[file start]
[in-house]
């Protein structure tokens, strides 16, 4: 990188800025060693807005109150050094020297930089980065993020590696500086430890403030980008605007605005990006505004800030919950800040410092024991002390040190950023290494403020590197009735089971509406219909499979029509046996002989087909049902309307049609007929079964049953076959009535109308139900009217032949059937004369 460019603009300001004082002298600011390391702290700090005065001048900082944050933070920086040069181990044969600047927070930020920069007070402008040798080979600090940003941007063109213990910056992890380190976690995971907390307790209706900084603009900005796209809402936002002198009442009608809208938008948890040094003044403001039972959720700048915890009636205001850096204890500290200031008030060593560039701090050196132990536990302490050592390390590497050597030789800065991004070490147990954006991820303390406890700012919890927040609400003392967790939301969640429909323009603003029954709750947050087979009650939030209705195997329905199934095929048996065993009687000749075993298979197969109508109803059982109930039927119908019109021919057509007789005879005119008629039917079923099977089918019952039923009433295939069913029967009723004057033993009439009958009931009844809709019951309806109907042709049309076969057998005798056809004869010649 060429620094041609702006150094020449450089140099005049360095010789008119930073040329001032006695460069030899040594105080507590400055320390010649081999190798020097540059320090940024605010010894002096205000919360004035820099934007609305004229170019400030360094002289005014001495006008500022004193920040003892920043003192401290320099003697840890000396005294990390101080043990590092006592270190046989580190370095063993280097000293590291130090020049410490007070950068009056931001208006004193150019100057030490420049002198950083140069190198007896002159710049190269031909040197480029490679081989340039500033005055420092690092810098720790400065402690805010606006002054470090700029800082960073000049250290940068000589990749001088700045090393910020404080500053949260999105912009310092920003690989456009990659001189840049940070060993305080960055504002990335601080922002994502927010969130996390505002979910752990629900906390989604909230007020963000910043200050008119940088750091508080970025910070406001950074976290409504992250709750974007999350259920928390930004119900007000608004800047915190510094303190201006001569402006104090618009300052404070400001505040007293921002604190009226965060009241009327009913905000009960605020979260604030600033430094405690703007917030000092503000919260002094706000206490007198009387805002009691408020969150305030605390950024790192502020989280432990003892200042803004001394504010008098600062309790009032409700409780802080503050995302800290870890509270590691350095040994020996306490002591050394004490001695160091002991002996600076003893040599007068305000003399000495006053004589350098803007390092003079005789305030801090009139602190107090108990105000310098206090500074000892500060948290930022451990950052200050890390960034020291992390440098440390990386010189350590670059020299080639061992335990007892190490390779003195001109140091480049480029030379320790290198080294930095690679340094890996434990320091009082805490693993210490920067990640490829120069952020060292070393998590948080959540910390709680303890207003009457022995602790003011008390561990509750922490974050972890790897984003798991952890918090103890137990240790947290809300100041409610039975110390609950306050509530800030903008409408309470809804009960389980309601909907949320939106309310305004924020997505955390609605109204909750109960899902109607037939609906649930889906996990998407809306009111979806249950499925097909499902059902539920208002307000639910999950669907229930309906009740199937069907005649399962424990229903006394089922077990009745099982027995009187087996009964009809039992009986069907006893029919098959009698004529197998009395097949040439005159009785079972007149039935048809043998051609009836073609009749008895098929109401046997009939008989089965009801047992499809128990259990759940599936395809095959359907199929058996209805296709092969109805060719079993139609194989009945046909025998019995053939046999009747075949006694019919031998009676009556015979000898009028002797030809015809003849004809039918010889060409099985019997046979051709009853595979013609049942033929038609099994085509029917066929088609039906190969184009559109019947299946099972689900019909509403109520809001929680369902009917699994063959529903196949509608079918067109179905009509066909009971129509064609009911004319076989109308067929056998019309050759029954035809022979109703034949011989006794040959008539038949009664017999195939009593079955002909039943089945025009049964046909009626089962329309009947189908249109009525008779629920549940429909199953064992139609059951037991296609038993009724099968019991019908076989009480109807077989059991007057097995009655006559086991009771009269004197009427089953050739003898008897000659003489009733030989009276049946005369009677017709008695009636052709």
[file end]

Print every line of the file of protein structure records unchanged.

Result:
[in-house]
């Protein structure tokens, strides 16, 4: 990188800025060693807005109150050094020297930089980065993020590696500086430890403030980008605007605005990006505004800030919950800040410092024991002390040190950023290494403020590197009735089971509406219909499979029509046996002989087909049902309307049609007929079964049953076959009535109308139900009217032949059937004369 460019603009300001004082002298600011390391702290700090005065001048900082944050933070920086040069181990044969600047927070930020920069007070402008040798080979600090940003941007063109213990910056992890380190976690995971907390307790209706900084603009900005796209809402936002002198009442009608809208938008948890040094003044403001039972959720700048915890009636205001850096204890500290200031008030060593560039701090050196132990536990302490050592390390590497050597030789800065991004070490147990954006991820303390406890700012919890927040609400003392967790939301969640429909323009603003029954709750947050087979009650939030209705195997329905199934095929048996065993009687000749075993298979197969109508109803059982109930039927119908019109021919057509007789005879005119008629039917079923099977089918019952039923009433295939069913029967009723004057033993009439009958009931009844809709019951309806109907042709049309076969057998005798056809004869010649 060429620094041609702006150094020449450089140099005049360095010789008119930073040329001032006695460069030899040594105080507590400055320390010649081999190798020097540059320090940024605010010894002096205000919360004035820099934007609305004229170019400030360094002289005014001495006008500022004193920040003892920043003192401290320099003697840890000396005294990390101080043990590092006592270190046989580190370095063993280097000293590291130090020049410490007070950068009056931001208006004193150019100057030490420049002198950083140069190198007896002159710049190269031909040197480029490679081989340039500033005055420092690092810098720790400065402690805010606006002054470090700029800082960073000049250290940068000589990749001088700045090393910020404080500053949260999105912009310092920003690989456009990659001189840049940070060993305080960055504002990335601080922002994502927010969130996390505002979910752990629900906390989604909230007020963000910043200050008119940088750091508080970025910070406001950074976290409504992250709750974007999350259920928390930004119900007000608004800047915190510094303190201006001569402006104090618009300052404070400001505040007293921002604190009226965060009241009327009913905000009960605020979260604030600033430094405690703007917030000092503000919260002094706000206490007198009387805002009691408020969150305030605390950024790192502020989280432990003892200042803004001394504010008098600062309790009032409700409780802080503050995302800290870890509270590691350095040994020996306490002591050394004490001695160091002991002996600076003893040599007068305000003399000495006053004589350098803007390092003079005789305030801090009139602190107090108990105000310098206090500074000892500060948290930022451990950052200050890390960034020291992390440098440390990386010189350590670059020299080639061992335990007892190490390779003195001109140091480049480029030379320790290198080294930095690679340094890996434990320091009082805490693993210490920067990640490829120069952020060292070393998590948080959540910390709680303890207003009457022995602790003011008390561990509750922490974050972890790897984003798991952890918090103890137990240790947290809300100041409610039975110390609950306050509530800030903008409408309470809804009960389980309601909907949320939106309310305004924020997505955390609605109204909750109960899902109607037939609906649930889906996990998407809306009111979806249950499925097909499902059902539920208002307000639910999950669907229930309906009740199937069907005649399962424990229903006394089922077990009745099982027995009187087996009964009809039992009986069907006893029919098959009698004529197998009395097949040439005159009785079972007149039935048809043998051609009836073609009749008895098929109401046997009939008989089965009801047992499809128990259990759940599936395809095959359907199929058996209805296709092969109805060719079993139609194989009945046909025998019995053939046999009747075949006694019919031998009676009556015979000898009028002797030809015809003849004809039918010889060409099985019997046979051709009853595979013609049942033929038609099994085509029917066929088609039906190969184009559109019947299946099972689900019909509403109520809001929680369902009917699994063959529903196949509608079918067109179905009509066909009971129509064609009911004319076989109308067929056998019309050759029954035809022979109703034949011989006794040959008539038949009664017999195939009593079955002909039943089945025009049964046909009626089962329309009947189908249109009525008779629920549940429909199953064992139609059951037991296609038993009724099968019991019908076989009480109807077989059991007057097995009655006559086991009771009269004197009427089953050739003898008897000659003489009733030989009276049946005369009677017709008695009636052709």